Sunday Best Recordings
Available here from 16th October
Dub Pistols are back with album number nine and hark back to the days of their debut Point Blank in many ways, with a full on rush of jungle / dub bass whoppers to get us on our feet. Wayne AF Carey turns up the dial…
What a refreshing change to a year of mostly angry music, rallying against the fuck ups that run the world, who keep us guessing at what they’re going to do next to make us keep in line. This is where the party starts right? Not exactly, yet when you hear this you’ll be craving for an illegal rave (socially distanced of course)… Please read responsibly.. As Fuck…
Dub Pistols mastermind Barry Ashworth says: “I recorded over 3 albums worth of music to get to the finished version of Addict “Every time I finished a song, I would come up with another idea for a track and an artist I wanted to work with. It’s been incredible to collaborate with all the legends that I have on this record, but it’s also the new emerging talent such as Natty Campbell and Gardna that have really given me new enthusiasm. The album has taken two years to record but has been 25 years in the making.”
It bangs straight in with Addict featuring Cheshire Cat, a hard as fuck jungle drum n bass stormer that has me yearning for the drum n bass nights back in the mid nineties, in the underground darkness of The Music Box on Oxford Road, shady characters in corners, junglists going mental on the tiny dancefloor, the breakbeats trembling down your wonky legs. “Addicted to the bassline” Fuckin’ right! Dark Days slows down the pace with a message from stalwart MC Navigator and regular DP guy Seanie T, about getting through these heady times, sounding funky as fuck in the meantime. Manchester collective The Moods are good at this type of thing as you can hear in their last sing The Rise And Fall Of America. Dark and uplifting.
Old Skool is a dub reggae celebration with some great toasting by Horseman. A proper head nodder full of joy and whoo haa’s, boomshakalacks aplenty. A nostalgic romp and a tip towards the old skool (like it says in the title). Stand Together is pure Two Tone, especially when you have Rhoda Dakar from The Bodysnatchers as guest vocalist, telling us about the battles against racism and how we’ve come far but have a long way to go. She’s still got it and this shines like a bright star on an album full of little gems.
Chalice featuring General Jah Mikey kicks you in the face with the junglist sound again. An ode to smoking the ‘erb if you’ve ever heard one. It’s a rollercoaster of a ganja filled journey. “Pass me the chalice in a circle”?? You’d fuckin’ drop it at this pace! A classic example of jungle at it’s best. Natty Campbell is introduced on this album as a force to be reckoned with, a young MC with a great toasting style on Wicked & Wild and a great addition to the Dub Pistols sound. Dub Reggae at it’s best showing that true Jamaican style.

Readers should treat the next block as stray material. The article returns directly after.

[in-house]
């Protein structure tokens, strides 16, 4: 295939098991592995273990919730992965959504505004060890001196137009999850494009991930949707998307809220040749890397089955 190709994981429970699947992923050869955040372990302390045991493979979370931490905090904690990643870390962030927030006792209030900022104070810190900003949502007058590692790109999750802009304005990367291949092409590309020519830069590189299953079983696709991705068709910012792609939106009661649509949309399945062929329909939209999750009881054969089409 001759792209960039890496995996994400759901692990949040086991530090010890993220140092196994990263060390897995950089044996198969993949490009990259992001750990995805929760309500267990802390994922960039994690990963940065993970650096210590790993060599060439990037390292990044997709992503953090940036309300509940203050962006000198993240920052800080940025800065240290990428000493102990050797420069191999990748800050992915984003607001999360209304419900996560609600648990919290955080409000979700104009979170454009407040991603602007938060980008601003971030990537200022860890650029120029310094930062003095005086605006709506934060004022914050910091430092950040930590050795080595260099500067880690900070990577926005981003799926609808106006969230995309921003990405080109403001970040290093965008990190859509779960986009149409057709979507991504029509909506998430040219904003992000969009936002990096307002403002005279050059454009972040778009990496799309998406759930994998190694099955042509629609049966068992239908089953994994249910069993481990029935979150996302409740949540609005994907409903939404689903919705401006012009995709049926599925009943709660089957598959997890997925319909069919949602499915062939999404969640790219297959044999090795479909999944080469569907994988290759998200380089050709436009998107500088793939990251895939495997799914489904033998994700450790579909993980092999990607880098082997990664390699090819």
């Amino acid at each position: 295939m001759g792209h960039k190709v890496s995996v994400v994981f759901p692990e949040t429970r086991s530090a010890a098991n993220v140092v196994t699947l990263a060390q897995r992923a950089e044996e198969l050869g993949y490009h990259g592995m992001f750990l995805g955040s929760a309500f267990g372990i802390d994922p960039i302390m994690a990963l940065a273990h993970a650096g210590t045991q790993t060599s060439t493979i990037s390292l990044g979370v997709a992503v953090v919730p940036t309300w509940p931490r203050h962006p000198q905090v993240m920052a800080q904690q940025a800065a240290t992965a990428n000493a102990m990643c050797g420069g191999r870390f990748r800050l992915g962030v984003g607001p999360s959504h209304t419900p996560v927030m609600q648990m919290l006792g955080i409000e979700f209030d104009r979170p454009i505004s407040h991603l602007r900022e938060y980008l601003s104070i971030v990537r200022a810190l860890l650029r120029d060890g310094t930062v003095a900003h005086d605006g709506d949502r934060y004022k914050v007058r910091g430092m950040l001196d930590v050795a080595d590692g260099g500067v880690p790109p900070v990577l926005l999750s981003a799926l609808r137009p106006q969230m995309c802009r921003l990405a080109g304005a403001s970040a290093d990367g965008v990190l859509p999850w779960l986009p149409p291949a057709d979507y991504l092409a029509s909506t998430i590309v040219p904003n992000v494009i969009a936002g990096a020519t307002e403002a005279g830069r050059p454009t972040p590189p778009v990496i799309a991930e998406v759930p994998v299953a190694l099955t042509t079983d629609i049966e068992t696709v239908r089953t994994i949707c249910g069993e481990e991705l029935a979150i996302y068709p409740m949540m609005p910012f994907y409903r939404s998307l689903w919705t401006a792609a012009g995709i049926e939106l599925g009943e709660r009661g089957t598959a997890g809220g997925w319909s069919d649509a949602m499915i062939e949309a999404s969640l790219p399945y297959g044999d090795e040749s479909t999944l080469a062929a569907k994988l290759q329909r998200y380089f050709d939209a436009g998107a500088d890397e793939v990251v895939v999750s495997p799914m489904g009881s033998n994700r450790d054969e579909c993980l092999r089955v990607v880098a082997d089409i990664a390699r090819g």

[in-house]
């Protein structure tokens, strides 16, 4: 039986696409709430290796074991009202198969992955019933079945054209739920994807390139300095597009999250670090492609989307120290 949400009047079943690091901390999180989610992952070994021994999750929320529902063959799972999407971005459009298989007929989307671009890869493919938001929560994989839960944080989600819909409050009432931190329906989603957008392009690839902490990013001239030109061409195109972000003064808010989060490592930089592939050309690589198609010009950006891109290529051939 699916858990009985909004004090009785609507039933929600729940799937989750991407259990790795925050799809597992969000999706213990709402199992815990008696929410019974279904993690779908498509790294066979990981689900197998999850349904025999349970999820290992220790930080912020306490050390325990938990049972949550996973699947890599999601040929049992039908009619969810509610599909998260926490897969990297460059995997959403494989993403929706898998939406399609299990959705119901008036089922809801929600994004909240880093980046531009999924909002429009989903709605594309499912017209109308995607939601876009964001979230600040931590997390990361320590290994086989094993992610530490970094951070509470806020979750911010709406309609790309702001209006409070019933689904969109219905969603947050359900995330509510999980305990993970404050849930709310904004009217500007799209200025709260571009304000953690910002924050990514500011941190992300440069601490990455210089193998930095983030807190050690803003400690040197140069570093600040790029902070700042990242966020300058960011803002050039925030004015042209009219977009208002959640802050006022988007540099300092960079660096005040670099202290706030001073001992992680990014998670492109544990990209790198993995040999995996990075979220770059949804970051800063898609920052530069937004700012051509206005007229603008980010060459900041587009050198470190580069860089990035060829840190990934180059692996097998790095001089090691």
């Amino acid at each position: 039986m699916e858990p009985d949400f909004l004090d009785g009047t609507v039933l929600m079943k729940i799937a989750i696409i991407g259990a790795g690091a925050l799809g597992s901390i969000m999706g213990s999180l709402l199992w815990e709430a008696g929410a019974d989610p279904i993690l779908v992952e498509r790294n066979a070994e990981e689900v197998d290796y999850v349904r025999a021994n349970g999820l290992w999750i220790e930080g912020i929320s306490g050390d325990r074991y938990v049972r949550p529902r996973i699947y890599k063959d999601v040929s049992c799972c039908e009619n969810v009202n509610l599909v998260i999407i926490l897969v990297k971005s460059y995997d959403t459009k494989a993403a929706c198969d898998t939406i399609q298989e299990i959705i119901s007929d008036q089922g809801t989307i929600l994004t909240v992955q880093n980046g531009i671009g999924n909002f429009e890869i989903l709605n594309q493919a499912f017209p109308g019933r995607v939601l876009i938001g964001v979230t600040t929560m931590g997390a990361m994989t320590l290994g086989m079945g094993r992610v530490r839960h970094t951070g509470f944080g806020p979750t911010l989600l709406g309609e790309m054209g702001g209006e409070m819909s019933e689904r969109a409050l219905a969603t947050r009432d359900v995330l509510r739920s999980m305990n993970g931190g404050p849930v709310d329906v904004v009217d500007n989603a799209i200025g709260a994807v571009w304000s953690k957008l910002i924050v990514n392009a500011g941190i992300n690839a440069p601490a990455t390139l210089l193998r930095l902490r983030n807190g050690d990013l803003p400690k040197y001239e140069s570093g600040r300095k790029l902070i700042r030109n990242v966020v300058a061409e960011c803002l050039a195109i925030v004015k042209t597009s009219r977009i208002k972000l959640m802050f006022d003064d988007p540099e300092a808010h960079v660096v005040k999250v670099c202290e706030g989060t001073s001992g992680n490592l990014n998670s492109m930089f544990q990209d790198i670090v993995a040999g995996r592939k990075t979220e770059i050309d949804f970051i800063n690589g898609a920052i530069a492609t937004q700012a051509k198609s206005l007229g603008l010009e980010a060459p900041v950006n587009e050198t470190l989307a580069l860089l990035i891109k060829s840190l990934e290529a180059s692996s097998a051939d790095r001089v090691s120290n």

Lindy Layton makes a top as fuck appearance on the chilled out dub of Cool Out. For the geeks out there she’s one of the founding members of Beats International and has that great vocal that soars and makes you smile. Two Generals ups the pace again with The Ragga Twins stamping their authority all over this mental drum n bass shit kicker of a tune. A highlight that makes you dance like a fucker. It’s like jungle has never been away. Shit, I nearly crashed me car listening to this! A proper dance floor dropper and builder. Mental.
Sound Sweet keeps that pace going from the kick off, then slows down for some more Natty Campbell toasting before flying off into jungle cyberspace again, with some awesome bass wobblings making shapes in your face. Boneshaking headfucking soouunnddss!! And it’s about weed. Talking of weed, next track needs no explanation if you’ve seen Withnail & I. If you haven’t then you’re a disgrace. A class clip of dialogue from Danny the dealer building the now infamous spliff of mindblowing proportions, the Camberwell Carrot that fucks up the posh boys. A proper skanking tune that goes up and down in scales from dub reggae to bass laden junglism in one swoop.
Cheshire Cat ends the album with a classic lesson in toasting on the excellent Soundboy. A tutorial in toasting to show the young ones an A level piece of skill.
A brilliant return to form for Barry Ashworth and his crew of sprawling talent, this is probably the best album since Point Blank and it’s a shame we can’t see this being toured in all it’s glory at the moment. A healing refreshing album full of bouncing tunes that make you happy and crave for our much missed live scene more than any release this year.
Fuck the government and fuck the Tories…
“ ‘Stand Together’ was written about how far we’ve come, but how much further we still have to go when it comes to the fight against racism. We used footage from civil rights movements as the basis of the video and now to watch what is going on over in America and how racism is still so seismic in our society is devastating. We need to stand together, learn from history, and move forward – united.” – Barry Ashworth
“If you reflect the world you see in your lyrics, events will always catch up to you. Sometimes that happens sooner than you expect. #StandTogether” – Rhoda Dakar
Words by Wayne Carey, Reviews Editor for Louder Than War. His author profile is here